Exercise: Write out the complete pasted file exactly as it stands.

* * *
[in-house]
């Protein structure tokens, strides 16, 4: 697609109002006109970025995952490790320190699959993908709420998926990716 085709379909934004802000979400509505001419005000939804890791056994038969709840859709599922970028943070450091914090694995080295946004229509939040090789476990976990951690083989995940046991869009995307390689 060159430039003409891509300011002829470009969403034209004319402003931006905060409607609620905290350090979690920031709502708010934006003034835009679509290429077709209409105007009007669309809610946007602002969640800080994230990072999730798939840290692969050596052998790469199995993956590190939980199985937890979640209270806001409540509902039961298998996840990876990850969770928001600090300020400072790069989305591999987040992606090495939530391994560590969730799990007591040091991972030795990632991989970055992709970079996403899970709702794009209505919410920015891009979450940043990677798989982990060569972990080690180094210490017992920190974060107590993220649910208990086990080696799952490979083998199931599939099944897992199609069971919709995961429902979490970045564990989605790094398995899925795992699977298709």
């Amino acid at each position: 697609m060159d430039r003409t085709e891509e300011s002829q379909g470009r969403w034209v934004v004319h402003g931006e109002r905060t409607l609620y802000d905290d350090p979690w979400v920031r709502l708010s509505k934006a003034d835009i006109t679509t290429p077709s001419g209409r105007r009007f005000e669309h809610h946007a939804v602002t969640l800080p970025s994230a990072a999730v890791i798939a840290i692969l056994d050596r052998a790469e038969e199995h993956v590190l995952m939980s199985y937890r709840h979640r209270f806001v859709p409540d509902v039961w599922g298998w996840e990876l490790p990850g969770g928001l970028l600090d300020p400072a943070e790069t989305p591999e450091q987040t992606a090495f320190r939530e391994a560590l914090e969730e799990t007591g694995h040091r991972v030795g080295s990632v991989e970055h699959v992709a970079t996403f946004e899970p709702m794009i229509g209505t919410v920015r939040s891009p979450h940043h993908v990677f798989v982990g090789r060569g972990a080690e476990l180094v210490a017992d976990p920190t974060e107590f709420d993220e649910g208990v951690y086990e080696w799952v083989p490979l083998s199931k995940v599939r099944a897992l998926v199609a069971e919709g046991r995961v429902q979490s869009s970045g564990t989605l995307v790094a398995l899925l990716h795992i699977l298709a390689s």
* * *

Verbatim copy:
[in-house]
């Protein structure tokens, strides 16, 4: 697609109002006109970025995952490790320190699959993908709420998926990716 085709379909934004802000979400509505001419005000939804890791056994038969709840859709599922970028943070450091914090694995080295946004229509939040090789476990976990951690083989995940046991869009995307390689 060159430039003409891509300011002829470009969403034209004319402003931006905060409607609620905290350090979690920031709502708010934006003034835009679509290429077709209409105007009007669309809610946007602002969640800080994230990072999730798939840290692969050596052998790469199995993956590190939980199985937890979640209270806001409540509902039961298998996840990876990850969770928001600090300020400072790069989305591999987040992606090495939530391994560590969730799990007591040091991972030795990632991989970055992709970079996403899970709702794009209505919410920015891009979450940043990677798989982990060569972990080690180094210490017992920190974060107590993220649910208990086990080696799952490979083998199931599939099944897992199609069971919709995961429902979490970045564990989605790094398995899925795992699977298709």
């Amino acid at each position: 697609m060159d430039r003409t085709e891509e300011s002829q379909g470009r969403w034209v934004v004319h402003g931006e109002r905060t409607l609620y802000d905290d350090p979690w979400v920031r709502l708010s509505k934006a003034d835009i006109t679509t290429p077709s001419g209409r105007r009007f005000e669309h809610h946007a939804v602002t969640l800080p970025s994230a990072a999730v890791i798939a840290i692969l056994d050596r052998a790469e038969e199995h993956v590190l995952m939980s199985y937890r709840h979640r209270f806001v859709p409540d509902v039961w599922g298998w996840e990876l490790p990850g969770g928001l970028l600090d300020p400072a943070e790069t989305p591999e450091q987040t992606a090495f320190r939530e391994a560590l914090e969730e799990t007591g694995h040091r991972v030795g080295s990632v991989e970055h699959v992709a970079t996403f946004e899970p709702m794009i229509g209505t919410v920015r939040s891009p979450h940043h993908v990677f798989v982990g090789r060569g972990a080690e476990l180094v210490a017992d976990p920190t974060e107590f709420d993220e649910g208990v951690y086990e080696w799952v083989p490979l083998s199931k995940v599939r099944a897992l998926v199609a069971e919709g046991r995961v429902q979490s869009s970045g564990t989605l995307v790094a398995l899925l990716h795992i699977l298709a390689s």